but the "Mysterious Circle's" appeal was not entirely metaphysical.
 Amongst the gems un-earthed from classical learning was the science
 of geometry, a powerful tool for exploring the nature of the world.
 Of course, the renaissance mind, obsessed as it was with cosmology,
 found it difficult to separate the mathematical from the magical.
Dr. Dee, for example, was a celebrated mathematician as well
as a magus, and sought to apply Euclid to a bewildering variety of fields.
typically, his lengthy geometric discussion of the optics of a concave mirror
 in his propaedeumata Aphoristica (1558) is focussed, as it were, on a means
 of concentrating "astral influences" for magical purposes , belying the fact
 that he had used the same principles to construct a reflecting telescope
 for military purposes . Thus it would be unfair to dismiss the "mysterious circle"
 as superstitious without examining the soundness of its science.
To understand the "scientific" basis of the school, it is necessary to examine the state-of-the-art in swordsmanship at the time. As noted above, the advent of the rapier made swordplay a matter of skill and finesse rather than strength and endurance. the fencing strip was still in the future; whether the combat was held in the open or in a confined space, neither opponent would feel obliged to limit movement to a narrow, linear space. Indeed, there was a great strategic value to moving about the field of combat so as to take advantage of lighting and topography; this sort of fencing was jeux de terrain, a "topography game."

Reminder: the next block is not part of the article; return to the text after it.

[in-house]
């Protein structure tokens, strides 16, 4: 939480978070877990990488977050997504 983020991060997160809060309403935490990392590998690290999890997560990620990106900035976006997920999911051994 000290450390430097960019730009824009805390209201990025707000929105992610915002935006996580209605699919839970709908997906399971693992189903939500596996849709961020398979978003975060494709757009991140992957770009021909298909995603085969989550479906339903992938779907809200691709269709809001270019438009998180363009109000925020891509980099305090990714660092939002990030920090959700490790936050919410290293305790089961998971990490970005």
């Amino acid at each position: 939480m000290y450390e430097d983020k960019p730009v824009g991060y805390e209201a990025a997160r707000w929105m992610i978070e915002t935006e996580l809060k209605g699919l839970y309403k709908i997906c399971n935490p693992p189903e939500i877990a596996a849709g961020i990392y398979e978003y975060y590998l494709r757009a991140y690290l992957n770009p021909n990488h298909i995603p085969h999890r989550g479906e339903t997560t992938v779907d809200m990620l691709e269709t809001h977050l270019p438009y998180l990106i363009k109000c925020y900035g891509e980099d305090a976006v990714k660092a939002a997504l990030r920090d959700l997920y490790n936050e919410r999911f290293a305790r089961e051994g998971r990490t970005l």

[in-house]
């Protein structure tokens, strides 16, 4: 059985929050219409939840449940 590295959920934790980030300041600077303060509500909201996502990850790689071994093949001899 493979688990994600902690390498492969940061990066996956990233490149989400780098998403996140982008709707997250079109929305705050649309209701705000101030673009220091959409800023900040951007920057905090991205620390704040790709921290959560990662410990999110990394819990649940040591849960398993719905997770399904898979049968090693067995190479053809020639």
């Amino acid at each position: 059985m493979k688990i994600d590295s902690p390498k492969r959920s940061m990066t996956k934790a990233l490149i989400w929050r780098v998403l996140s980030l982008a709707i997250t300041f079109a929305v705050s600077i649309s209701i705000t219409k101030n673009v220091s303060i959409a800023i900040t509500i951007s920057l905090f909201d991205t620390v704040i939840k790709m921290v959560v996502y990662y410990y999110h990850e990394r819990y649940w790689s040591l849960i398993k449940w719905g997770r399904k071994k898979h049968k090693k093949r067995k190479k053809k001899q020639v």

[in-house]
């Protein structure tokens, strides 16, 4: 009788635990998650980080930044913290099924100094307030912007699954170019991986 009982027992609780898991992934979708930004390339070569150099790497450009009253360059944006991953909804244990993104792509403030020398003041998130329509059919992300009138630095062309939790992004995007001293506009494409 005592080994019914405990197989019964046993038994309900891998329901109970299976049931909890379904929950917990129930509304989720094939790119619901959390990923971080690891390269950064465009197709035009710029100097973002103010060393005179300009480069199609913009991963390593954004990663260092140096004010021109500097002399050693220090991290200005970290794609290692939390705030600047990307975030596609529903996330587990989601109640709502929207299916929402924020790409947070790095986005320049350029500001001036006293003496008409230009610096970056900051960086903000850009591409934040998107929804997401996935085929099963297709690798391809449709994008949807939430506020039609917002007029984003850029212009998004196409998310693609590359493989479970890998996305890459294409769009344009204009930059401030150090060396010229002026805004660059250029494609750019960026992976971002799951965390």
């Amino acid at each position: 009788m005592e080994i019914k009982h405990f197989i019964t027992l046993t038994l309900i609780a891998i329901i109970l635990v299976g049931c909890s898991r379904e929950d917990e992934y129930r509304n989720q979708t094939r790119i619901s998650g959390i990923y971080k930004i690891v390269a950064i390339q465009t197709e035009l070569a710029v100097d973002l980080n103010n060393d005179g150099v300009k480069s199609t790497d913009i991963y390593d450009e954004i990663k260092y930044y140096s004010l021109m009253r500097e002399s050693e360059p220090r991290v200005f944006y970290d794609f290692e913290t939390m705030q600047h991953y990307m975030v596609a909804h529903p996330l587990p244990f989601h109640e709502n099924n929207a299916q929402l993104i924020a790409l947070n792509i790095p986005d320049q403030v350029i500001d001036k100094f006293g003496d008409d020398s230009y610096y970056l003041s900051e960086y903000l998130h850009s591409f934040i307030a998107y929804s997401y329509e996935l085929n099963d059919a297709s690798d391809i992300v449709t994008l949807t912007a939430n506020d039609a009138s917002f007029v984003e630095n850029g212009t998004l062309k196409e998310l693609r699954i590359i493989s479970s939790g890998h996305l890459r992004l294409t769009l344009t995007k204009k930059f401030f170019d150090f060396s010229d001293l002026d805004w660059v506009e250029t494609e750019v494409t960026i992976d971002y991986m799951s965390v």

Since the modern fencing lunge was still the closely guarded secret of a
few Italian fencing masters, attacks were usually made on a "pass,"
 that is, the fencer would extend his weapon and take an oblique step
 towards his opponent. Anyone who strayed within the length of a single
 pass of his enemy's weapon would be in grave danger. Just as a modern
 fencing coach might attach an elastic cord to a fencer's waist in such a
way that it would be slack when the fencer is within striking distance of his or her opponent, so a sixteenth century master might draw a circle on the floor that would indicate when the swordsman was within a single pass of his opponent. the geometry of the 'Mystic Circle" school is, in fact, quite correct: the "danger zone" between two fencers who are not limited to a narrow fencing strip generates a circle one fencing step longer than the extended arm and blade in diameter. Any incursion into the zone would be potentially fatal., and all successful attacks must be made along a chord within this circle. Since the rapier was not light enough to allow rapid parries, the best defence wold be to "void," or remove one's self, by counterstepping along an imaginary chord that would restore the oriinal distance, and, incidently, define a new circle.
The Mysterious Circle School's claim to infallibility is therefore not without justification: in the final analysis, the victor in a rapier bout could almost invariably be proven to have conformed to the geometric principles described above. Unfortunately, in the heat of the mortal combat it requires a great deal of calm detachment to think with such geometrical precision, and even then it is no guarantee against a suicidal attack or a craftily kicked face-full of sand! Thus, viewed from the harsh vantage of the real world, the Magic Circle School's claims appear to reside in that fencer's El Dorado,
 where the Secret magic Attack and the Universal Parry make
 an uncertain art into a perfect science.